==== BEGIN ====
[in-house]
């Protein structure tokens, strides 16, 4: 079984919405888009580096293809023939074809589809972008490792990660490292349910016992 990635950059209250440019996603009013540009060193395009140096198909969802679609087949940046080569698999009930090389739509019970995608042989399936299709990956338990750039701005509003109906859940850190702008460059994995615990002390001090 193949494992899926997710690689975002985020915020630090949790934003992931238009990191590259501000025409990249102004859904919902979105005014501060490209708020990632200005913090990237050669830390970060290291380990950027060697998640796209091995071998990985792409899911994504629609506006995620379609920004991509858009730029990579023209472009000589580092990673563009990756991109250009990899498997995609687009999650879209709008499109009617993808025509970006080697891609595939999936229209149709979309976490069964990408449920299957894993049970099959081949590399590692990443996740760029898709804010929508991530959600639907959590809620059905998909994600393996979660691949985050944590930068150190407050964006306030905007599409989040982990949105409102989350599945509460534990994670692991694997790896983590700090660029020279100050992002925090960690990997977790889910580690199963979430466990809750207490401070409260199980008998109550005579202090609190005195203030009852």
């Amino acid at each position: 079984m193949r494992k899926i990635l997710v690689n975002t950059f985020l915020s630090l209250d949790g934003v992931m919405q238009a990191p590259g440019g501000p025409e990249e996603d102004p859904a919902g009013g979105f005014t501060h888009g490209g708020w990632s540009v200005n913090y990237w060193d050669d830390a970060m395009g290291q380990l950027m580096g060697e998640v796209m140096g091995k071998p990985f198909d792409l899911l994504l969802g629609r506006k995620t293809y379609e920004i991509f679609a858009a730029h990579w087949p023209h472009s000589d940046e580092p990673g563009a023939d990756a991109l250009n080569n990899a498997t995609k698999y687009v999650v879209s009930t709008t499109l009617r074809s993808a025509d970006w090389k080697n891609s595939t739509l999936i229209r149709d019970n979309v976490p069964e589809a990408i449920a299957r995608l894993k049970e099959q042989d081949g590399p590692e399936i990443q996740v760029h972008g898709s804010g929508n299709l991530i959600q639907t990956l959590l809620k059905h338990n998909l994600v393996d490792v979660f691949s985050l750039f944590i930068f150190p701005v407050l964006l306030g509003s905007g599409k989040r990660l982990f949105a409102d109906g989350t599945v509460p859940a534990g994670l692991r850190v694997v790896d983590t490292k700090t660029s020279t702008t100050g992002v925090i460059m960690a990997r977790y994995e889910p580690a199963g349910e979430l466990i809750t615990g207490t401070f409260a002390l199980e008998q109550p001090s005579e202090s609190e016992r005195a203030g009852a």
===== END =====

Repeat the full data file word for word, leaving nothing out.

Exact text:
[in-house]
């Protein structure tokens, strides 16, 4: 079984919405888009580096293809023939074809589809972008490792990660490292349910016992 990635950059209250440019996603009013540009060193395009140096198909969802679609087949940046080569698999009930090389739509019970995608042989399936299709990956338990750039701005509003109906859940850190702008460059994995615990002390001090 193949494992899926997710690689975002985020915020630090949790934003992931238009990191590259501000025409990249102004859904919902979105005014501060490209708020990632200005913090990237050669830390970060290291380990950027060697998640796209091995071998990985792409899911994504629609506006995620379609920004991509858009730029990579023209472009000589580092990673563009990756991109250009990899498997995609687009999650879209709008499109009617993808025509970006080697891609595939999936229209149709979309976490069964990408449920299957894993049970099959081949590399590692990443996740760029898709804010929508991530959600639907959590809620059905998909994600393996979660691949985050944590930068150190407050964006306030905007599409989040982990949105409102989350599945509460534990994670692991694997790896983590700090660029020279100050992002925090960690990997977790889910580690199963979430466990809750207490401070409260199980008998109550005579202090609190005195203030009852």
């Amino acid at each position: 079984m193949r494992k899926i990635l997710v690689n975002t950059f985020l915020s630090l209250d949790g934003v992931m919405q238009a990191p590259g440019g501000p025409e990249e996603d102004p859904a919902g009013g979105f005014t501060h888009g490209g708020w990632s540009v200005n913090y990237w060193d050669d830390a970060m395009g290291q380990l950027m580096g060697e998640v796209m140096g091995k071998p990985f198909d792409l899911l994504l969802g629609r506006k995620t293809y379609e920004i991509f679609a858009a730029h990579w087949p023209h472009s000589d940046e580092p990673g563009a023939d990756a991109l250009n080569n990899a498997t995609k698999y687009v999650v879209s009930t709008t499109l009617r074809s993808a025509d970006w090389k080697n891609s595939t739509l999936i229209r149709d019970n979309v976490p069964e589809a990408i449920a299957r995608l894993k049970e099959q042989d081949g590399p590692e399936i990443q996740v760029h972008g898709s804010g929508n299709l991530i959600q639907t990956l959590l809620k059905h338990n998909l994600v393996d490792v979660f691949s985050l750039f944590i930068f150190p701005v407050l964006l306030g509003s905007g599409k989040r990660l982990f949105a409102d109906g989350t599945v509460p859940a534990g994670l692991r850190v694997v790896d983590t490292k700090t660029s020279t702008t100050g992002v925090i460059m960690a990997r977790y994995e889910p580690a199963g349910e979430l466990i809750t615990g207490t401070f409260a002390l199980e008998q109550p001090s005579e202090s609190e016992r005195a203030g009852a």